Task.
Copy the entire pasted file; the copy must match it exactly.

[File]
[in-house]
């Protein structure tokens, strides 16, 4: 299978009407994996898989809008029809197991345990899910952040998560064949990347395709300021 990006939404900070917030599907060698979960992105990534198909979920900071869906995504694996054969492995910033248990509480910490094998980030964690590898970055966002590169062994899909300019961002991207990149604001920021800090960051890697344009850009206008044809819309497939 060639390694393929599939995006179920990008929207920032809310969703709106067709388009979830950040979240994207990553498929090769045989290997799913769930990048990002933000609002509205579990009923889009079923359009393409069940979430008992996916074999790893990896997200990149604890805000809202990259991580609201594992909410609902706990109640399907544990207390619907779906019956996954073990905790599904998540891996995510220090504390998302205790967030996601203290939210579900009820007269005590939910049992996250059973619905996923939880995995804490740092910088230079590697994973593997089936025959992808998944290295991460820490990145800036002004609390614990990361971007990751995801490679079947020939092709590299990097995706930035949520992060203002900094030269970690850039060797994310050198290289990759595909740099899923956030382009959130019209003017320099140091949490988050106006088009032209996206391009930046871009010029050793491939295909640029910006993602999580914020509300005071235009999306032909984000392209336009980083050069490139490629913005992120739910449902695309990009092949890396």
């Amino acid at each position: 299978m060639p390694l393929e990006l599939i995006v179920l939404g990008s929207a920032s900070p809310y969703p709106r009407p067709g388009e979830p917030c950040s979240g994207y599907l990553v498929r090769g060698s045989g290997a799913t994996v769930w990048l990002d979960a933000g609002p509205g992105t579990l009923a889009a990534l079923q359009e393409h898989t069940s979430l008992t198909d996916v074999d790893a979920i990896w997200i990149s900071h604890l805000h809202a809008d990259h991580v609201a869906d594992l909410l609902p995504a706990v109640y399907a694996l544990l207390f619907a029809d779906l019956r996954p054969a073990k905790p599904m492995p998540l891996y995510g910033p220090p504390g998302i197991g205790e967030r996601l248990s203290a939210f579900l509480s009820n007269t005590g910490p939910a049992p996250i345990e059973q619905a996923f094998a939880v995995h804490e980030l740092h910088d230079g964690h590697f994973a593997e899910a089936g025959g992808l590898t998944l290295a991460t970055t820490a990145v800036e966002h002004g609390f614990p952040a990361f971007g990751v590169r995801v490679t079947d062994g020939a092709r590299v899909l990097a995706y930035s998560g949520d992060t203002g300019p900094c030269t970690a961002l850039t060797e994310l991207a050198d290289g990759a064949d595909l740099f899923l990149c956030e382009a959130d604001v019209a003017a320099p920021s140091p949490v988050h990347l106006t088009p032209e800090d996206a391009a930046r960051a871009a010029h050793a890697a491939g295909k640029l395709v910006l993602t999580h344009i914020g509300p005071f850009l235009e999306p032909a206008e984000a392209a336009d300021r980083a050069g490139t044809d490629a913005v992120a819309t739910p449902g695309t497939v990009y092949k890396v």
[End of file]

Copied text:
[in-house]
């Protein structure tokens, strides 16, 4: 299978009407994996898989809008029809197991345990899910952040998560064949990347395709300021 990006939404900070917030599907060698979960992105990534198909979920900071869906995504694996054969492995910033248990509480910490094998980030964690590898970055966002590169062994899909300019961002991207990149604001920021800090960051890697344009850009206008044809819309497939 060639390694393929599939995006179920990008929207920032809310969703709106067709388009979830950040979240994207990553498929090769045989290997799913769930990048990002933000609002509205579990009923889009079923359009393409069940979430008992996916074999790893990896997200990149604890805000809202990259991580609201594992909410609902706990109640399907544990207390619907779906019956996954073990905790599904998540891996995510220090504390998302205790967030996601203290939210579900009820007269005590939910049992996250059973619905996923939880995995804490740092910088230079590697994973593997089936025959992808998944290295991460820490990145800036002004609390614990990361971007990751995801490679079947020939092709590299990097995706930035949520992060203002900094030269970690850039060797994310050198290289990759595909740099899923956030382009959130019209003017320099140091949490988050106006088009032209996206391009930046871009010029050793491939295909640029910006993602999580914020509300005071235009999306032909984000392209336009980083050069490139490629913005992120739910449902695309990009092949890396």
């Amino acid at each position: 299978m060639p390694l393929e990006l599939i995006v179920l939404g990008s929207a920032s900070p809310y969703p709106r009407p067709g388009e979830p917030c950040s979240g994207y599907l990553v498929r090769g060698s045989g290997a799913t994996v769930w990048l990002d979960a933000g609002p509205g992105t579990l009923a889009a990534l079923q359009e393409h898989t069940s979430l008992t198909d996916v074999d790893a979920i990896w997200i990149s900071h604890l805000h809202a809008d990259h991580v609201a869906d594992l909410l609902p995504a706990v109640y399907a694996l544990l207390f619907a029809d779906l019956r996954p054969a073990k905790p599904m492995p998540l891996y995510g910033p220090p504390g998302i197991g205790e967030r996601l248990s203290a939210f579900l509480s009820n007269t005590g910490p939910a049992p996250i345990e059973q619905a996923f094998a939880v995995h804490e980030l740092h910088d230079g964690h590697f994973a593997e899910a089936g025959g992808l590898t998944l290295a991460t970055t820490a990145v800036e966002h002004g609390f614990p952040a990361f971007g990751v590169r995801v490679t079947d062994g020939a092709r590299v899909l990097a995706y930035s998560g949520d992060t203002g300019p900094c030269t970690a961002l850039t060797e994310l991207a050198d290289g990759a064949d595909l740099f899923l990149c956030e382009a959130d604001v019209a003017a320099p920021s140091p949490v988050h990347l106006t088009p032209e800090d996206a391009a930046r960051a871009a010029h050793a890697a491939g295909k640029l395709v910006l993602t999580h344009i914020g509300p005071f850009l235009e999306p032909a206008e984000a392209a336009d300021r980083a050069g490139t044809d490629a913005v992120a819309t739910p449902g695309t497939v990009y092949k890396v």